Research & Innovation 2015-16 - Page 55



Thought leader
The food research cluster at the African Centre for
Cities (ACC), consisting of three urban food-focused
projects (AFSUN, Consuming Urban Poverty, and
the Hungry Cities Partnership), seeks to address
these gaps. Since 2008, the food cluster has sought
to contribute to academic knowledge and debate
on urban food security and food systems. Aligned
with the mission of the ACC, the food projects
seek “to facilitate critical urban research and policy
discourses for the promotion of vibrant, democratic
and sustainable urban development in the global
south from an African perspective”. We therefore
focus on generating new knowledge for peerreviewed academic publications, but also explicitly
seek to engage popular debates through media and
social engagement, as well as generating policyrelevant documents.
Five key messages have emerged from the work
conducted by the ACC’s food cluster:
• Food insecurity is not simply a rural problem. It
therefore requires policy sensitive to the unique
challenges of urban food security, and governance
structures that enable local government to respond
to food insecurity.
• The nature of food insecurity is shifting rapidly, with
overweight status and obesity emerging as new
forms of food insecurity, while malnutrition persists.
But continental policy responses do not address this
changing reality.
• Food insecurity needs to be understood as
the outcome of the structure of the food
system and the urban system, and therefore
requires policy responses that extend beyond
household-scale interventions, such as the
promotion of urban agriculture.
• Urban food insecurity is also in very large measure
attributable to the changing economy in the urban
food supply system, i.e. the supermarketisation of
food supply, along with the erosion of opportunities
for informal and smaller food-supply outlets, which
in the past were a major source of supply to poorer
households. This requires critical engagement with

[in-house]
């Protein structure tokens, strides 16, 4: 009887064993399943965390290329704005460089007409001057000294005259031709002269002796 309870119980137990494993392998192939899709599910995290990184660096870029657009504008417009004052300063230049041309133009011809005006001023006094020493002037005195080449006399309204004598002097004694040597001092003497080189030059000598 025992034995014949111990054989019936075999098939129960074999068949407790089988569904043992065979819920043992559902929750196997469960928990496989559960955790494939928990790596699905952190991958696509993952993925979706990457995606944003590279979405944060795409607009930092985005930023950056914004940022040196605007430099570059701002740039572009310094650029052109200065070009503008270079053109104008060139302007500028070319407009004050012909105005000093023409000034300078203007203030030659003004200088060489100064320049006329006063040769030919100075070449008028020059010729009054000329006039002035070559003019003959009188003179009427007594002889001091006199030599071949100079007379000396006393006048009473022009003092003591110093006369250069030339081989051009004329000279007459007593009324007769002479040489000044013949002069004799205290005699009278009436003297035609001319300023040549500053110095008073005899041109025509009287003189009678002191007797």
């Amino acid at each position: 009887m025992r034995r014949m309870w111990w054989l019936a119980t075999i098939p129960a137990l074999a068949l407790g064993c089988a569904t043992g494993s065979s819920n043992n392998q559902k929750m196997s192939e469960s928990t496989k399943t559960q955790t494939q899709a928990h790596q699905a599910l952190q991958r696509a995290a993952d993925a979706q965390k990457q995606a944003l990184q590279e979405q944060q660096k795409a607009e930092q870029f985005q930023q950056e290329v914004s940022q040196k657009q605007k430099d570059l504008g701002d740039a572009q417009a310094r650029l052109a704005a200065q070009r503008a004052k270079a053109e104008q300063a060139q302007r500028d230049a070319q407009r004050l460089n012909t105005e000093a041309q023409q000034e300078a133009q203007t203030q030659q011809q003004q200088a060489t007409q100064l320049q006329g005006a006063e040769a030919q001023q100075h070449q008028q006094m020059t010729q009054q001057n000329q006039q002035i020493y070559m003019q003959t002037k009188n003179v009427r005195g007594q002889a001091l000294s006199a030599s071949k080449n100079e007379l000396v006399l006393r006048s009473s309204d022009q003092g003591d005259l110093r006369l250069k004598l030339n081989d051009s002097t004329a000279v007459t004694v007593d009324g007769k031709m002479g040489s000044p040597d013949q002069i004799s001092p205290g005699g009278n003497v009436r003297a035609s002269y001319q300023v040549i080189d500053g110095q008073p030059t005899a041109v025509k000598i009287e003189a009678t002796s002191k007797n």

notions of ‘development’ in urban areas, which assume
modernisation and formalisation with poverty alleviation.
• Important contributions to debates on urbanisation in
sub-Saharan Africa, the nature of urban poverty, and
the relationship between governance, poverty and
the spatial characteristics of cities and towns in the
region, can be made through a focus on urban food
systems and the dynamics of urban food poverty.
Through working first locally and then scaling up to
international policy fora, the researchers in the food
cluster have succeeded in embedding these core
messages in a number of policy arenas. The team has
written a Food Security and Food Systems Report for
the City of Cape Town and an Urban Food Security
Report for the South African Cities Network, engaged
in meetings with provincial and national government
on food strategies and policies, and contributed
to FAO (Food and Agriculture Organisation of the
United Nations), UNEP (United Nations Environment
Programme) and UN Habitat processes; most notably,
working as part of the Expert Group Meeting on
Integrating Food into Urban Planning, which then
informed the various drafts of the United Nations New
Urban Agenda document.
By Drs Jane Battersby and Gareth Haysom,
researchers at the African Centre for Cities.
Image by Jane Battersby.
The new face of food insecurity
“It’s been a long day,” thinks Bulelwa Tafeni. It always is. As usual, she got up at 5am to get to her cleaning
job in the suburbs on time. As usual, all she had before she left was a cup of coffee with condensed milk.
As usual, her elder child took the younger one to the unregistered neighbourhood childcare on her way to
school. At least both of them get breakfast at school. But today, as she sits in the minibus taxi waiting for
it to fill up before it can go, she is hungry. She’d been hungry when she left work, and that was a bus ride
and a taxi ride ago. It’ll still take another hour to get home.
It is a week until she gets paid again. On payday, the first thing she does is go to the supermarket near
to where she works, to buy bulk non-perishables for the month. The food is cheaper and better quality
than the same food near her home, even in the supermarket that has just opened up. She would also buy
meat and fresh produce, but she doesn’t have refrigeration, or storage space, so it would go to waste. She
has to pay for a second taxi seat for all the food, but that’s OK. But now, as usual, the food has run out,
and money is scarce. She has cut down on the range and quality of the food she feeds the family, she has
reduced meal sizes. Now is the hungry time.
Bulelwa Tafeni is not a real person; but she represents the new face of food insecurity – a problem that is
increasing rapidly in urban areas.
Zero hunger, sustainable cities and responsible consumption 50

African Centre for CitiesAfrican Centre for CitiesAFSUNConsuming Urban Poverty Hungry Cities PartnershipFood and Agriculture Organisation of the United NationsFood and Agriculture Organisation of the United NationsUnited Nations Environment ProgrammeUnited Nations Environment ProgrammeUN Habitat





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